Harry Giles (Wesleyan Christian Academy/Winston-Salem, N.C.) was one of 12 players selected to the USA Basketball Under-16 team, playing in the FIBA World Championship in Uruguay. The 6-foot-9 2016 recruit injured his left knee on Wednesday in a win over Argentina.
On Tuesday, Giles told Jason Jordan of USA Today that he torn his ACL and MCL. Kenny Beck of WXII News in North Carolina also reported one of the top rising sophomores had also torn his meniscus and no date for surgery has been scheduled.
ESPN had recently ranked him as the top player in the Class of 2016.
“It’s confirmed that he is going to have to have surgery,” said Keith Gatlin, Giles’ head coach at Wesleyan told the News-Record on Tuesday. “He did have some damage.”
Giles led Wesleyan to a 3A state championship this year as a freshman. Giles averaged 13 points, 7 rebounds, 2 assists and 2 blocks per game. He already holds offers from North Carolina — the first freshman Roy Williams has ever offered a scholarship to — Ohio State, North Carolina State and Wake Forest. His sophomore season may now be in question.
“To be honest with you, it really doesn’t matter because we just want to make sure Harry gets healthy,” Gatlin told David Reynolds. “Because he’s so young, I think he’ll be fine in the long run.”
The 15-year-old is sulking and is already getting ready for a comeback.
Giles goes on to say he plans to come back “way better” than he was before. – tweeted Beck
Tough break for one of the nation’s most exciting young players. Luckily, he will have time to recover.
The 6-foot-3 guard averaged 10.3 points per game, while shooting 42 percent from three, as a freshman. He, along with Malcolm Hill and Michael Thorne Jr., is one of three returning players who averaged double figures last season.
This could prove to be a make-or-break year for John Groce, who enters his fifth season at the helm. He guided the Illini to an NCAA Tournament in his first season, but hasn’t been back since.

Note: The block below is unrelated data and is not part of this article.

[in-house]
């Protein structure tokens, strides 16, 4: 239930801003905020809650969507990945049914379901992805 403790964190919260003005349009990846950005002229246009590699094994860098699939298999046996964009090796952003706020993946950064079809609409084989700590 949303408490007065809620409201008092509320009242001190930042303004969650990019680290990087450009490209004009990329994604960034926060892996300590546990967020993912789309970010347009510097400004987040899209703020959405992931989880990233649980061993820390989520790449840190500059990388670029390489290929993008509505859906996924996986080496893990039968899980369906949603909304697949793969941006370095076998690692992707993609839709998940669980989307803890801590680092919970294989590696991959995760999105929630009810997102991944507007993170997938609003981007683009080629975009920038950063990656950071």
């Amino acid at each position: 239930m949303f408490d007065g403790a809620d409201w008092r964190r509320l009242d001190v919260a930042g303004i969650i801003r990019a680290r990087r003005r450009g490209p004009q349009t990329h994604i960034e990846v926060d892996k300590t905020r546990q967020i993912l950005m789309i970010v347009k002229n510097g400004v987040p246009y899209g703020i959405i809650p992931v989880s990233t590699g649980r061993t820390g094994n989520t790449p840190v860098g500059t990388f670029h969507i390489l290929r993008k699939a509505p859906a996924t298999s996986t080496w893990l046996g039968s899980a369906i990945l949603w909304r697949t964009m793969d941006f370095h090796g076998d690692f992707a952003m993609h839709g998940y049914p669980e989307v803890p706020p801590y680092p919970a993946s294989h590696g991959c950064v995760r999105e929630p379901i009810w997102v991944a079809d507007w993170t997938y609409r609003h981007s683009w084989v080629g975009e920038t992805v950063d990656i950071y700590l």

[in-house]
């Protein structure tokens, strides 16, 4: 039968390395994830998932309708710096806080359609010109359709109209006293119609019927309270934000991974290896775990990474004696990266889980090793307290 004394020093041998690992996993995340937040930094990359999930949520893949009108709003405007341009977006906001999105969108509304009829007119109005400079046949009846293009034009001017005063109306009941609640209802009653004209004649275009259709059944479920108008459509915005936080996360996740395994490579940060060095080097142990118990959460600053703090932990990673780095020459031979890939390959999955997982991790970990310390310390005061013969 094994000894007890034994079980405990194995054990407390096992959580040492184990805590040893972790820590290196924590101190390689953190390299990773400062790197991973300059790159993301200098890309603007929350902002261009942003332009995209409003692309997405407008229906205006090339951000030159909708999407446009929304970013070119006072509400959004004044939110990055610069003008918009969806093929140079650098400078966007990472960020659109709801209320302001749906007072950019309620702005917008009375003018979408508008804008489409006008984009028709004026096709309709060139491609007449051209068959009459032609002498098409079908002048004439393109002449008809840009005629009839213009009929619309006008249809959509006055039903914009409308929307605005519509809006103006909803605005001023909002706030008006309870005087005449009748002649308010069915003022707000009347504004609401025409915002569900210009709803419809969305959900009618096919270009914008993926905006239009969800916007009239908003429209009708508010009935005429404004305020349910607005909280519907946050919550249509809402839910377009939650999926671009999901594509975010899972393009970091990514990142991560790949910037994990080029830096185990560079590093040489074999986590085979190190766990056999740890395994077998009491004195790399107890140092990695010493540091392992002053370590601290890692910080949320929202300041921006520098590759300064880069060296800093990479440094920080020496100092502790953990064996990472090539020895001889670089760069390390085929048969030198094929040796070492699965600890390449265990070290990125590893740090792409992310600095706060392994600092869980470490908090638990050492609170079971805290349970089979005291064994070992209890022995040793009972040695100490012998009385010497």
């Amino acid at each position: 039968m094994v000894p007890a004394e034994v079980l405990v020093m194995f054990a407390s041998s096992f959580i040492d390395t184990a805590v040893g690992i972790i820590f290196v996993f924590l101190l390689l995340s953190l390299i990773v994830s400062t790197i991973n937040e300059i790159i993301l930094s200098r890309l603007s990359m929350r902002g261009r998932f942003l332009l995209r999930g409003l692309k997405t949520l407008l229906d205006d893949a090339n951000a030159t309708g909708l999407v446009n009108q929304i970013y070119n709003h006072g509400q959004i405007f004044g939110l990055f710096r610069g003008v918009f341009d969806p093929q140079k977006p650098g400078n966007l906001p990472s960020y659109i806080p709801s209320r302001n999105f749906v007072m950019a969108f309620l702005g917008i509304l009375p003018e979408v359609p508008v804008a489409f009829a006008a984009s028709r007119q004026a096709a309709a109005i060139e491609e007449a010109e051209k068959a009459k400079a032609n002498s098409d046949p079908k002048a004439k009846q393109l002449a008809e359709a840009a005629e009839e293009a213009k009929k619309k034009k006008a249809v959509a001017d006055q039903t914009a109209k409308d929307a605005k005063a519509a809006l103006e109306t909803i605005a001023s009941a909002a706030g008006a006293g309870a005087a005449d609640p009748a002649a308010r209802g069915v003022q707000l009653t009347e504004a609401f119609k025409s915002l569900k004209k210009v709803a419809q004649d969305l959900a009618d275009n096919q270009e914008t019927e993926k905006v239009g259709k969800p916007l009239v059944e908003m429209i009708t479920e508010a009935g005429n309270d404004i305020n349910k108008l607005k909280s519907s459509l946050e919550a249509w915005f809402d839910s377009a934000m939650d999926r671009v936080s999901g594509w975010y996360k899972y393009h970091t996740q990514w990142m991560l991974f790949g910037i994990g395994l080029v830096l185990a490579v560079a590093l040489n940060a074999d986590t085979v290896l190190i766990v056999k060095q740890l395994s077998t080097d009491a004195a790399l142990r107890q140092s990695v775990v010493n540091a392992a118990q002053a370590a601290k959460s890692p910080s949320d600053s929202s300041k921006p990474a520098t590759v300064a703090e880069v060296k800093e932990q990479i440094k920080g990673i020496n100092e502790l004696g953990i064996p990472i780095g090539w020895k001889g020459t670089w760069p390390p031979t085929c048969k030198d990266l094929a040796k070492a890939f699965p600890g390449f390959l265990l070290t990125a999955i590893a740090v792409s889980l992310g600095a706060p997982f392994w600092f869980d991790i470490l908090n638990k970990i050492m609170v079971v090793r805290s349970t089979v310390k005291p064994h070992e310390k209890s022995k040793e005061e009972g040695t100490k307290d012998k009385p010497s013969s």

The key for the Illini is health. Abrams gives them experience and leadership, but it won’t be a surprise if there’s some rust in his game after spending the past two seasons on the sideline. Having a healthy Coleman-Lands will help stabilize the backcourt, while Hill, an all-conference caliber forward, and Thorne anchor the frontcourt.
Like Alkins, Jones was a sought-after scorer. The 6-foot-4 two-guard was rated No. 69 overall in the Class of 2016 by Rivals. He picked Indiana over offers from Cal, Cincinnati, Georgetown and more than a dozen other high-major programs.
Jeter, the 6-foot-10, played in a reserve role as a freshman, averaging 1.9 points and 1.9 rebounds per game last season. He will be part of a loaded frontline that includes heralded freshmen Harry Giles and Marques Bolden, as well as redshirt senior Amile Jefferson, who returns to the lineup following a foot injury.
The greatest player in Auburn program history will honored with a statue outside of the team’s home arena.
The university announced that Charles Barkley, the Naismith Memorial Basketball Hall of Famer, will be the fourth athlete to be given a statue, joining Heisman Trophy winners Bo Jackson, Pat Sullivan and Cam Newton.
“It just means a great deal to me,” Barkley said in a statement. “Being a kid from Alabama, going to Auburn. I think everybody knows what Auburn means to me. It’s going to be pretty cool.”
Barkley, currently working as an analyst for TNT, was the SEC Player of the Year in 1984, as well as a second team All-American. He averaged 14.1 points and 9.6 rebounds per game in 84 appearances for the Tigers.